Do you remember your first day of college? That feeling of excitement combined with trepidation at the idea of embarking on this new adventure that will eventually lead to a new career as well as financial independence? Now, do you also remember the day you had to open your first checking account – one that did not have your parents as joint co-owners? Well, that day might have been less exciting, but it probably held equal amounts of apprehension. In my first assignment as a branch manager in a small college beach town, they allowed me to work closely with students and I soon realized how ill-prepared they were to be on their own – financially speaking. I too was a college student once and so I wanted to share the top four things a young adult should consider before they open their first bank account.
- Know what makes each financial institution different. When I started looking for a job in the banking world, I assumed all banks were the same. Most people have the same approach when it comes to doing their banking. Know that you have options! Online tools make shopping for a bank easy. Things you’ll want to research and compare include fees, interest rates, online and mobile monitoring options, branch proximity and ATM locations.
- Know what fees you can anticipate. Banks charge fees – and lots of them. Using another bank’s ATM? Picked the wrong checking account and now you are paying monthly fees? How about that savings account? There is a limitation to how many withdrawals or transfers you can do a month – the number is six – before fees get assessed. And my favorite… “ I can’t be out of money – I still have checks!” Make sure that when using your debit card or paying your bills online, you do not exceed your ability to pay for them. In the event you forget, the bank won’t and you’ll be charged non-sufficient funds or overdraft fees.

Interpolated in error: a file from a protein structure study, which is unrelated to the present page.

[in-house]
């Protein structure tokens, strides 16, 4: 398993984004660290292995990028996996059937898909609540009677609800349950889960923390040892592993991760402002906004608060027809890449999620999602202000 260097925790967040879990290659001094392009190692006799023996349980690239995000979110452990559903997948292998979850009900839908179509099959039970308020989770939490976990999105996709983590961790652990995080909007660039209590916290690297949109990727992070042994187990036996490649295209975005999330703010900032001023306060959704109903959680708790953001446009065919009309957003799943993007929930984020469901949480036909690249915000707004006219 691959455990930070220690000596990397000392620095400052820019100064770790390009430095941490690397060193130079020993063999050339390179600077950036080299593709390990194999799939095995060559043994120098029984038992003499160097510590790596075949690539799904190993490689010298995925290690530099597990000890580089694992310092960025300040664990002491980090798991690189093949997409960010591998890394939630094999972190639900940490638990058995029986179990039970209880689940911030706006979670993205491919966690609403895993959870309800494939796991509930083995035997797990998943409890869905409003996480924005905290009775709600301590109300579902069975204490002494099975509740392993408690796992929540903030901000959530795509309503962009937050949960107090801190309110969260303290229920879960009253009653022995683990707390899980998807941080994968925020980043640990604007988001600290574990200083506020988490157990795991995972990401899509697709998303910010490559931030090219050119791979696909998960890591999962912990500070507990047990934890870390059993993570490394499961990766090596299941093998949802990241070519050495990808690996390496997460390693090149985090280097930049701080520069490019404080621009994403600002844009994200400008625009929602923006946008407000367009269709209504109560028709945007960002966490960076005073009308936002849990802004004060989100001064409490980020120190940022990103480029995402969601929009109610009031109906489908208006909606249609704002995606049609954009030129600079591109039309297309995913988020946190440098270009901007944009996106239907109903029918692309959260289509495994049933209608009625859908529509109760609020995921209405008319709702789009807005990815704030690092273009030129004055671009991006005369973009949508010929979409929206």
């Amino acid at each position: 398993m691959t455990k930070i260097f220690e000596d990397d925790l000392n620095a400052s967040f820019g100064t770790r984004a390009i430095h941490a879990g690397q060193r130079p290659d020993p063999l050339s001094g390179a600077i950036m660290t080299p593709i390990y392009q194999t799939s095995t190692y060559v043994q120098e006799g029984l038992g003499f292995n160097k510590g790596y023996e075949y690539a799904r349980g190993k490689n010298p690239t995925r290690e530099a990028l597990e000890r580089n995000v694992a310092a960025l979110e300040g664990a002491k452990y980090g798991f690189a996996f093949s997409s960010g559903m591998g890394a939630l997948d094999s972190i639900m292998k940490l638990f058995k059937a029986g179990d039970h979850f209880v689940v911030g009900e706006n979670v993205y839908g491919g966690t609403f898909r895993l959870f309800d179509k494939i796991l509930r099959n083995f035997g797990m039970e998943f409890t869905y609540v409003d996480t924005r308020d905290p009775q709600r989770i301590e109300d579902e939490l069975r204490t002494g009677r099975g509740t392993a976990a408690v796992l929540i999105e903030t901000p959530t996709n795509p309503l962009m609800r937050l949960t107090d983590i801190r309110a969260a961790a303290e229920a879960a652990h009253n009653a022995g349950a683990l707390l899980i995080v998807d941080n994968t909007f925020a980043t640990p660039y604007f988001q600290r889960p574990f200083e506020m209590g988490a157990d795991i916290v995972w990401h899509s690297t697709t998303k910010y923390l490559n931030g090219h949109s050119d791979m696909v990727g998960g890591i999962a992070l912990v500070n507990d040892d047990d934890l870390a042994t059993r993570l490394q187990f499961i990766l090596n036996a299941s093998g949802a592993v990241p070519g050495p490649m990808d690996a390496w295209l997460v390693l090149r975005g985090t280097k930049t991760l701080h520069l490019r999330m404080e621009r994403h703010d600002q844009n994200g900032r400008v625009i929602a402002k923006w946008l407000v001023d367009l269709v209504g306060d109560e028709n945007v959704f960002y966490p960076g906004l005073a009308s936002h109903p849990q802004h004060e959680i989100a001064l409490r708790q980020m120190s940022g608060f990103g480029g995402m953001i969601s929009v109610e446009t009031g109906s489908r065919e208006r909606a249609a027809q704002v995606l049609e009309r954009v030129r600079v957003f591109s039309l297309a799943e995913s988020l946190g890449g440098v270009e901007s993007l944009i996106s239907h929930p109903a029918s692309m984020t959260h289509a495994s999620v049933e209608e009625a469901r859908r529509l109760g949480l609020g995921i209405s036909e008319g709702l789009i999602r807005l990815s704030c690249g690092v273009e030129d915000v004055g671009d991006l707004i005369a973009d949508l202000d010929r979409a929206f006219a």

- Know what you need. Remember that talk your parents had with you about “wants” versus “needs”? Well, that conversation definitely comes into play here. You should only borrow what you absolutely need. The banker will eagerly want to sell you on a credit card, but from my personal experience, stick to a secured credit card as that will not only help build up your credit score but it will also help not overspend due to its small credit line. Most students are not great at budgeting and recovering from bad credit or handling repayment due to high-interest rates is no fun.
- Know how to pay yourself first. By paying yourself before others, you are building the habits and discipline it takes to gain peace of mind with an emergency fund, saving for large purchases, and invest for long-term wealth building. First, start with a savings account – preferably not at the same bank as the one you have your checking. Next, set up an auto-transfer between your accounts on a monthly basis. This will kickstart your emergency savings account.
Regardless of where you are in this process, I leave you with this: research, read the fine print, and track your spending. Happy Banking!